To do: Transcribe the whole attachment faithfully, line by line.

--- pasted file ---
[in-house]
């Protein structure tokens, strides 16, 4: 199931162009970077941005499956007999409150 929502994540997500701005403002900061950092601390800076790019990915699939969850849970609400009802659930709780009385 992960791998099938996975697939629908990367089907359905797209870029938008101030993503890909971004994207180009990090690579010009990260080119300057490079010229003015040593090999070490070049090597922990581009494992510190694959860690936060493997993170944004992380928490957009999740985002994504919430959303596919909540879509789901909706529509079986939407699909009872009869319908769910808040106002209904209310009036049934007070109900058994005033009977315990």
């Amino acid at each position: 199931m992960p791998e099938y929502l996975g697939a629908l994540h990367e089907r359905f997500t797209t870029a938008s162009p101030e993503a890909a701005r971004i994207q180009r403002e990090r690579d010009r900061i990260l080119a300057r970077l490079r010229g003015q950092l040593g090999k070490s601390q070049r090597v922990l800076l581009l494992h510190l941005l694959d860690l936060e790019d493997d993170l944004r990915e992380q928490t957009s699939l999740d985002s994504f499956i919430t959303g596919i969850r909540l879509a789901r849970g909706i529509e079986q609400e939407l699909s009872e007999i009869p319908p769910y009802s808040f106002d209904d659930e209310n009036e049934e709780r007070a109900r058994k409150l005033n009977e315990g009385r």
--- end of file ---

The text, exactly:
[in-house]
């Protein structure tokens, strides 16, 4: 199931162009970077941005499956007999409150 929502994540997500701005403002900061950092601390800076790019990915699939969850849970609400009802659930709780009385 992960791998099938996975697939629908990367089907359905797209870029938008101030993503890909971004994207180009990090690579010009990260080119300057490079010229003015040593090999070490070049090597922990581009494992510190694959860690936060493997993170944004992380928490957009999740985002994504919430959303596919909540879509789901909706529509079986939407699909009872009869319908769910808040106002209904209310009036049934007070109900058994005033009977315990």
């Amino acid at each position: 199931m992960p791998e099938y929502l996975g697939a629908l994540h990367e089907r359905f997500t797209t870029a938008s162009p101030e993503a890909a701005r971004i994207q180009r403002e990090r690579d010009r900061i990260l080119a300057r970077l490079r010229g003015q950092l040593g090999k070490s601390q070049r090597v922990l800076l581009l494992h510190l941005l694959d860690l936060e790019d493997d993170l944004r990915e992380q928490t957009s699939l999740d985002s994504f499956i919430t959303g596919i969850r909540l879509a789901r849970g909706i529509e079986q609400e939407l699909s009872e007999i009869p319908p769910y009802s808040f106002d209904d659930e209310n009036e049934e709780r007070a109900r058994k409150l005033n009977e315990g009385r």